Italian Late Softneck
One of the best for cooking, this softneck variety often carried over 25 cloves per head. Excellent flavor hold up well to cooking and if properly cured and stored, heads can last 6 to 9 months.
A great, reliable hardneck with tight head of 4-7 large cloves. The flavor is very pungent, yet sweet. This variety is excellent drizzled with olive oil, baked and spread on a piece of crusty bread.
Rich, musky, strong garlic flavor that is very hot raw. Typically 7 to 14 cloves per head with read streaking on the bulb wrappers. Very hardy and dependable in our climate of Minnesota.
Another variety collected and named by Gary Klingelhoets. This larger sized hardneck with a large number of medium sized cloves is quite pungent, yet mellows nicely once cooked.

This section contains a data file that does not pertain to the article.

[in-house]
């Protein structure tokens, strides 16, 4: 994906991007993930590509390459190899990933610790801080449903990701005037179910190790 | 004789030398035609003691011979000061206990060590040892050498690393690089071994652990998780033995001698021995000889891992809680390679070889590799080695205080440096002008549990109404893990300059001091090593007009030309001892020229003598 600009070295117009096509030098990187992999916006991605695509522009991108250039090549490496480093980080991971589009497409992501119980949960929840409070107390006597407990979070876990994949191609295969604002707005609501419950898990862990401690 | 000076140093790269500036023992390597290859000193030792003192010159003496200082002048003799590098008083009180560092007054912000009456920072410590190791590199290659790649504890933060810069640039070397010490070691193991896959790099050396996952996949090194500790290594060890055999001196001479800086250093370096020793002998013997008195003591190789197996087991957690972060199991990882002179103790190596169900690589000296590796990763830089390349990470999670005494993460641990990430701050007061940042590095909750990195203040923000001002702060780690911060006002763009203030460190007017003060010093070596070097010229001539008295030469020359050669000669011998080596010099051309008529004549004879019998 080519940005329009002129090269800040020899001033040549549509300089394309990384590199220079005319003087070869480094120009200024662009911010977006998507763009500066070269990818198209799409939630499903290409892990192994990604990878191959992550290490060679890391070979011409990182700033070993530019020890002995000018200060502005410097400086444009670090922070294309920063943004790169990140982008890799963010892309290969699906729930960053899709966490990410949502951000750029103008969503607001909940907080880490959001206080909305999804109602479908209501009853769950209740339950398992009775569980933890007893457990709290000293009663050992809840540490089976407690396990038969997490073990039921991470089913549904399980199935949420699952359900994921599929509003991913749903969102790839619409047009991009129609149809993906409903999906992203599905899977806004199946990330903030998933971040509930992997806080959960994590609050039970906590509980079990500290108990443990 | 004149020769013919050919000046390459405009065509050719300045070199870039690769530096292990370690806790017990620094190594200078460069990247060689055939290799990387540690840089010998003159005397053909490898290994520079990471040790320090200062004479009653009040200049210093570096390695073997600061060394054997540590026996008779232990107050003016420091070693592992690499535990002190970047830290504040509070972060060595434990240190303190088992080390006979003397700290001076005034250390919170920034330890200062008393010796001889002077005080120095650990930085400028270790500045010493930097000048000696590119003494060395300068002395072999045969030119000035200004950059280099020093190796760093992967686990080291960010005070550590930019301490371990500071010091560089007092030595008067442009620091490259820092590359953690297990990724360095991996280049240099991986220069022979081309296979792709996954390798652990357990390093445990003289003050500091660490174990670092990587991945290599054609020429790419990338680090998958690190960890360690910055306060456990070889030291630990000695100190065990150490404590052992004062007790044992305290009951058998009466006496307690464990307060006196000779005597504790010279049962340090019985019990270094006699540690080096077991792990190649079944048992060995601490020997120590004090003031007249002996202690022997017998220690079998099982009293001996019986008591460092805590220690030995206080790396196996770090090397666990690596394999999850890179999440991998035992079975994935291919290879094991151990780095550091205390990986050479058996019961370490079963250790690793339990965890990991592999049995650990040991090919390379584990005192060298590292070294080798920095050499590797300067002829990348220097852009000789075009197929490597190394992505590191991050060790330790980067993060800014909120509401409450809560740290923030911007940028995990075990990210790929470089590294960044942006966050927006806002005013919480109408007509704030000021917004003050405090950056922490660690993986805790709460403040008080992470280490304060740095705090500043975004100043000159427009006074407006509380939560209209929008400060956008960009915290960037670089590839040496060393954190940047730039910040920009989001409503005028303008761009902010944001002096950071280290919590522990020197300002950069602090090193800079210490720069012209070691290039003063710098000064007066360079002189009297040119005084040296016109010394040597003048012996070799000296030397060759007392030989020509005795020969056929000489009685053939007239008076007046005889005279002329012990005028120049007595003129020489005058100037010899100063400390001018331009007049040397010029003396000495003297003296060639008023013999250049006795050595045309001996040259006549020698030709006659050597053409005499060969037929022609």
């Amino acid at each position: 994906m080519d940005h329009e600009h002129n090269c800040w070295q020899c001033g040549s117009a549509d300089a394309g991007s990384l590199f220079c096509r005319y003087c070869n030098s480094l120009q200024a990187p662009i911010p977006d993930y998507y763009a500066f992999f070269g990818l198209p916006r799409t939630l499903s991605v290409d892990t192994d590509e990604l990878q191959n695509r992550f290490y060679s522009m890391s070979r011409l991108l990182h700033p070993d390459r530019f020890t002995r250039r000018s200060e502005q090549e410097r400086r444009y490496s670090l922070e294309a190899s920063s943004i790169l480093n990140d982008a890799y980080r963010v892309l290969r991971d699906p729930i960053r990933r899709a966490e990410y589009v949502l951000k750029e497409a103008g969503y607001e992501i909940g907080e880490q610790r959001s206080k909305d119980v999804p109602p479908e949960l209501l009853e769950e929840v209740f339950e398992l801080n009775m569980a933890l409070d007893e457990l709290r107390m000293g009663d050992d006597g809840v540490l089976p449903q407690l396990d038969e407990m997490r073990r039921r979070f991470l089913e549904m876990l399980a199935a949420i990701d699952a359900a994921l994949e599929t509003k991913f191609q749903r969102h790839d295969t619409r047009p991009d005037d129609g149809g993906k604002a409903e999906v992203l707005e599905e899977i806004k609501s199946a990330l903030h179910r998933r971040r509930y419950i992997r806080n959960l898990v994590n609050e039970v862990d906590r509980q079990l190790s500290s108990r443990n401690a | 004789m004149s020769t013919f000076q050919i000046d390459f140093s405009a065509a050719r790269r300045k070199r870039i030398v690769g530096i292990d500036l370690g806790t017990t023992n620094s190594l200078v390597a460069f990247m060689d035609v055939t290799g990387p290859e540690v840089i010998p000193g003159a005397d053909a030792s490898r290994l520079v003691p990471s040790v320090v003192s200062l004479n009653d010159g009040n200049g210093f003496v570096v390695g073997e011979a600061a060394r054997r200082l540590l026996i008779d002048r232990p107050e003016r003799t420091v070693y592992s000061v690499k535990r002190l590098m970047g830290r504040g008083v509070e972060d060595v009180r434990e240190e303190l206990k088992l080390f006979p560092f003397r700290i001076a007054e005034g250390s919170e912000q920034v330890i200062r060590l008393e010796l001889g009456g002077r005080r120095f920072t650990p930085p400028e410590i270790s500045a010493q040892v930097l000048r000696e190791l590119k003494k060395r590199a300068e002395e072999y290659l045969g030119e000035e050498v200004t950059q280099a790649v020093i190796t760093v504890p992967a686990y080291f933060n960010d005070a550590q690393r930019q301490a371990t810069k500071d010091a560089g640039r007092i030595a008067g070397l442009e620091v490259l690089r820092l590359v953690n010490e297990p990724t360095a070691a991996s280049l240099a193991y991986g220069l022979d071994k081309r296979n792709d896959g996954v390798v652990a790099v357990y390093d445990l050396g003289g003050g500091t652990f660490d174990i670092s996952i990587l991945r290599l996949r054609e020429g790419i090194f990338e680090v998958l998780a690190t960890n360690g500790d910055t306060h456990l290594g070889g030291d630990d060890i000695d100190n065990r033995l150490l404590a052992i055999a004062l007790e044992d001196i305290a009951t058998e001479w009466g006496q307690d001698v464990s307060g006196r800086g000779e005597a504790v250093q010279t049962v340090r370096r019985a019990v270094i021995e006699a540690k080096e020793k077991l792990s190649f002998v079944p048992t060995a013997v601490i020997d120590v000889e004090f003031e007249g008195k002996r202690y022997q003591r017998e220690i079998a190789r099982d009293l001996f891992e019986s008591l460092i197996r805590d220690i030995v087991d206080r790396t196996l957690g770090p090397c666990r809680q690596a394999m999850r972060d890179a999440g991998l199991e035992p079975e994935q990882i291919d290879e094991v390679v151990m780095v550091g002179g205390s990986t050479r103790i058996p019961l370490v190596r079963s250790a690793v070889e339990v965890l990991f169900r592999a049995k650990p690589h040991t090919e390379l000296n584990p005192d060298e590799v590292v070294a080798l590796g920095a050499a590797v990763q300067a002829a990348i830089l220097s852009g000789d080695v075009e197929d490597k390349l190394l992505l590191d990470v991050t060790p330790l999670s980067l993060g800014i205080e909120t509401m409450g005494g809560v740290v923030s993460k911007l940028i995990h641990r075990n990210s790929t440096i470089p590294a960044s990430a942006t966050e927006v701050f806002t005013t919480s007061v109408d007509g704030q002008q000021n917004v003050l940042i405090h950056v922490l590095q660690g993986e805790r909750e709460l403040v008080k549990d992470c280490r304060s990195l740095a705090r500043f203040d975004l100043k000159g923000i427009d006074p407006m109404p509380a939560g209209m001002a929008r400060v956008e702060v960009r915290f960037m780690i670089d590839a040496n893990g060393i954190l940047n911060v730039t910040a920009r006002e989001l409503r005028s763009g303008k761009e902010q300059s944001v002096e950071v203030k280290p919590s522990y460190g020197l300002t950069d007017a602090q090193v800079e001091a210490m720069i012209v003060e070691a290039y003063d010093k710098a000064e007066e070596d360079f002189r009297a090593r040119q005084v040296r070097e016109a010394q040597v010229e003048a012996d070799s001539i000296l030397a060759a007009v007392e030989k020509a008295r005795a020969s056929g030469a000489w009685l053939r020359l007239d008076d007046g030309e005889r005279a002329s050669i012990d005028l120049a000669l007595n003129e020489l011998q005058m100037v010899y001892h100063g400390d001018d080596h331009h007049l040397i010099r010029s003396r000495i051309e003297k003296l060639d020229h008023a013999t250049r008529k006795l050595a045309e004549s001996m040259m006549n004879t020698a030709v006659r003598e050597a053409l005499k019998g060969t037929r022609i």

Each farmer has slightly different methods on how they do things based on mentors, what they read and their own trial and error. These are my methods. Others may be different and work well or even better but this is how my garlic grows with pretty good results overall. The garlic season actually begins in late fall when individual cloves of garlic are planted in a prepared bed a couple inches deep spaced 6 to 12 inches apart, depending on the variety. Garlic cloves are modified leaves, to grow well, plants need nitrogen so of all the plant nutrients, soil rich in nitrogen is the most beneficial. Nitrogen is also the most fleeting nutrient so either supplement the soil at planting or in the spring or plant your garlic in a plot previous occupied by a nitrogen fixer like peas, beans, alfalfa or clover. This year mine followed a cover crop of sweet clover. Last year it was planted the last week of October. 2 years ago it was November. Obviously the ground cannot be froze solid as it needs a couple weeks post planting to send down a few roots and begin a tiny sprout. Planting too early or a late season warm and wet spell can cause it it to sprout considerably. But if it sprouts just a little, no fear, it is probably safe for the next year. At least my brothers was. Mulch the bed with some organic matter such leaves, straw, old hay or grass clippings. I typically use some junky hay. Fluffing it up a bit is good so the garlic doesn’t have to work too hard in the spring shooting up. I didn’t mulch a portion of the plot all on accident and had no problems this year, in fact, it was some of the nicer crop, but it could have also been due to soil conditions and the fact that there was enough rain during the growing season that mulch wasn’t all that necessary.